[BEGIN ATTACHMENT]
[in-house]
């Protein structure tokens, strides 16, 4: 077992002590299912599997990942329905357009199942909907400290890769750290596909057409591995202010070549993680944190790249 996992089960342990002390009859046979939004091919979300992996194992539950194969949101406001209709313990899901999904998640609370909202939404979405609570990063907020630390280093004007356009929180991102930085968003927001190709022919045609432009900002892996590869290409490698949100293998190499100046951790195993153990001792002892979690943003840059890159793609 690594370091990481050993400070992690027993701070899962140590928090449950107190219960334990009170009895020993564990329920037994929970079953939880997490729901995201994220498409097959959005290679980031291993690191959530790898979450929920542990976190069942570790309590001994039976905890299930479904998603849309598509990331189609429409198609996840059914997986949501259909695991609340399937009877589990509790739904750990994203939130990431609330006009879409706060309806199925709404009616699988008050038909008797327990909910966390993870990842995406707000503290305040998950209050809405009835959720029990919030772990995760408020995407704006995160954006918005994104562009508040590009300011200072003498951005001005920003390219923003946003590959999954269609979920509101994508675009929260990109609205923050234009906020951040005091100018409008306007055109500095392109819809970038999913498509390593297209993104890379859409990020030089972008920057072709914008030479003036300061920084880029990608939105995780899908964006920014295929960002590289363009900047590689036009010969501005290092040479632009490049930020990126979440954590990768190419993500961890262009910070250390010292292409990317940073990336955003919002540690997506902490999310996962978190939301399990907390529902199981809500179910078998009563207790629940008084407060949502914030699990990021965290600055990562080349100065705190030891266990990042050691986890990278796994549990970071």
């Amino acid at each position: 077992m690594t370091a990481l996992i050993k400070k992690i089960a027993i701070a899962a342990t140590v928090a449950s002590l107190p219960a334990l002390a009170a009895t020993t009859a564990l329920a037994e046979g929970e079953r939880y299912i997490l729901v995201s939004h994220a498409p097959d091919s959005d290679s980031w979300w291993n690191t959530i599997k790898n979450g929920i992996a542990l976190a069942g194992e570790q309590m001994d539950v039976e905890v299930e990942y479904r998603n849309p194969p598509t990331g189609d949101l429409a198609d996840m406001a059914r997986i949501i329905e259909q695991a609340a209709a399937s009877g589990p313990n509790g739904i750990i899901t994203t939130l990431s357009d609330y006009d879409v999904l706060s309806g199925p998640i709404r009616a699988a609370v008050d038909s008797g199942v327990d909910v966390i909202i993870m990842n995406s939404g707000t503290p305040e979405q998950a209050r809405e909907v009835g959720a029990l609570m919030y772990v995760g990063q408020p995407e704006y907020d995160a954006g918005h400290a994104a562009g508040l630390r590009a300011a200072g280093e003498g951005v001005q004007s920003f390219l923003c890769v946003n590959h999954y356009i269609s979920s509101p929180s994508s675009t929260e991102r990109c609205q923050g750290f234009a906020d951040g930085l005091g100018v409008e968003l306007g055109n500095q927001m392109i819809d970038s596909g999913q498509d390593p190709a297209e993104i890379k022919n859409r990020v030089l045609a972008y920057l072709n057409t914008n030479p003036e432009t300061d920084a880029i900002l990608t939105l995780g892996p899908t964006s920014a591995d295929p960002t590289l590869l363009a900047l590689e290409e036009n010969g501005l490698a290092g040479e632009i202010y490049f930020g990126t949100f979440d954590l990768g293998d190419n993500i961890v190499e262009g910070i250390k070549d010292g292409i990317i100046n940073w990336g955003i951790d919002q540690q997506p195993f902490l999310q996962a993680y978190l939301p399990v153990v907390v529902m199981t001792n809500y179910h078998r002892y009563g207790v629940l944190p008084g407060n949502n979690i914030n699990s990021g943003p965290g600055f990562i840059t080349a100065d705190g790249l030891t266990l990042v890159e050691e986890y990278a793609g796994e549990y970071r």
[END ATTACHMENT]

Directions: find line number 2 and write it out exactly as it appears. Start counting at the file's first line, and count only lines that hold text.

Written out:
């Protein structure tokens, strides 16, 4: 077992002590299912599997990942329905357009199942909907400290890769750290596909057409591995202010070549993680944190790249 996992089960342990002390009859046979939004091919979300992996194992539950194969949101406001209709313990899901999904998640609370909202939404979405609570990063907020630390280093004007356009929180991102930085968003927001190709022919045609432009900002892996590869290409490698949100293998190499100046951790195993153990001792002892979690943003840059890159793609 690594370091990481050993400070992690027993701070899962140590928090449950107190219960334990009170009895020993564990329920037994929970079953939880997490729901995201994220498409097959959005290679980031291993690191959530790898979450929920542990976190069942570790309590001994039976905890299930479904998603849309598509990331189609429409198609996840059914997986949501259909695991609340399937009877589990509790739904750990994203939130990431609330006009879409706060309806199925709404009616699988008050038909008797327990909910966390993870990842995406707000503290305040998950209050809405009835959720029990919030772990995760408020995407704006995160954006918005994104562009508040590009300011200072003498951005001005920003390219923003946003590959999954269609979920509101994508675009929260990109609205923050234009906020951040005091100018409008306007055109500095392109819809970038999913498509390593297209993104890379859409990020030089972008920057072709914008030479003036300061920084880029990608939105995780899908964006920014295929960002590289363009900047590689036009010969501005290092040479632009490049930020990126979440954590990768190419993500961890262009910070250390010292292409990317940073990336955003919002540690997506902490999310996962978190939301399990907390529902199981809500179910078998009563207790629940008084407060949502914030699990990021965290600055990562080349100065705190030891266990990042050691986890990278796994549990970071």